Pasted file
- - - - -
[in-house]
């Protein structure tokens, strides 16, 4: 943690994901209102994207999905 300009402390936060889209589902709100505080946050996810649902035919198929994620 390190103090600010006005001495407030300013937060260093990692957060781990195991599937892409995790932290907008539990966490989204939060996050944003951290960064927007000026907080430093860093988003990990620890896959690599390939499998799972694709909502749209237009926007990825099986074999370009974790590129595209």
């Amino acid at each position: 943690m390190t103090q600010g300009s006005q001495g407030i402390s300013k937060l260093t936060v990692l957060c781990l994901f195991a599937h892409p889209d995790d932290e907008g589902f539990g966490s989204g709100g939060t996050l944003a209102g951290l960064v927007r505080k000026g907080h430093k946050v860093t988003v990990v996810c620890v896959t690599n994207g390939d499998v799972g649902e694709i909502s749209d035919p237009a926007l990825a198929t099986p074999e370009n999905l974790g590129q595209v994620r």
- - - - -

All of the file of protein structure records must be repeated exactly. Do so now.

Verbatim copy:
[in-house]
């Protein structure tokens, strides 16, 4: 943690994901209102994207999905 300009402390936060889209589902709100505080946050996810649902035919198929994620 390190103090600010006005001495407030300013937060260093990692957060781990195991599937892409995790932290907008539990966490989204939060996050944003951290960064927007000026907080430093860093988003990990620890896959690599390939499998799972694709909502749209237009926007990825099986074999370009974790590129595209």
């Amino acid at each position: 943690m390190t103090q600010g300009s006005q001495g407030i402390s300013k937060l260093t936060v990692l957060c781990l994901f195991a599937h892409p889209d995790d932290e907008g589902f539990g966490s989204g709100g939060t996050l944003a209102g951290l960064v927007r505080k000026g907080h430093k946050v860093t988003v990990v996810c620890v896959t690599n994207g390939d499998v799972g649902e694709i909502s749209d035919p237009a926007l990825a198929t099986p074999e370009n999905l974790g590129q595209v994620r």